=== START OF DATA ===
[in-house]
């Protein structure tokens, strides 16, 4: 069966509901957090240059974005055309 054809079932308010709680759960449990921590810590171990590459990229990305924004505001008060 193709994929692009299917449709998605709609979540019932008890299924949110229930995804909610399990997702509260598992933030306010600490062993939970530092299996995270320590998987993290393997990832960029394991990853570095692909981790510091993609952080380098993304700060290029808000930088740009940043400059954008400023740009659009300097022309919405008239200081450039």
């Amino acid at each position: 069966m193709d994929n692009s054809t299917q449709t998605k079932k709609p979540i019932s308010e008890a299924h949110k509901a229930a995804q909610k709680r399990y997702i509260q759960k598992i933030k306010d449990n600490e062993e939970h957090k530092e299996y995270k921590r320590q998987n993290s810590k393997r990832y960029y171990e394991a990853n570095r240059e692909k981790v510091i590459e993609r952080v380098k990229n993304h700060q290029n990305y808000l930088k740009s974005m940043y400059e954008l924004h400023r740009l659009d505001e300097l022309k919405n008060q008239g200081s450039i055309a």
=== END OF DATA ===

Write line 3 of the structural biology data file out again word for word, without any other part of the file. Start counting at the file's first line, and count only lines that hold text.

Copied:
């Amino acid at each position: 069966m193709d994929n692009s054809t299917q449709t998605k079932k709609p979540i019932s308010e008890a299924h949110k509901a229930a995804q909610k709680r399990y997702i509260q759960k598992i933030k306010d449990n600490e062993e939970h957090k530092e299996y995270k921590r320590q998987n993290s810590k393997r990832y960029y171990e394991a990853n570095r240059e692909k981790v510091i590459e993609r952080v380098k990229n993304h700060q290029n990305y808000l930088k740009s974005m940043y400059e954008l924004h400023r740009l659009d505001e300097l022309k919405n008060q008239g200081s450039i055309a």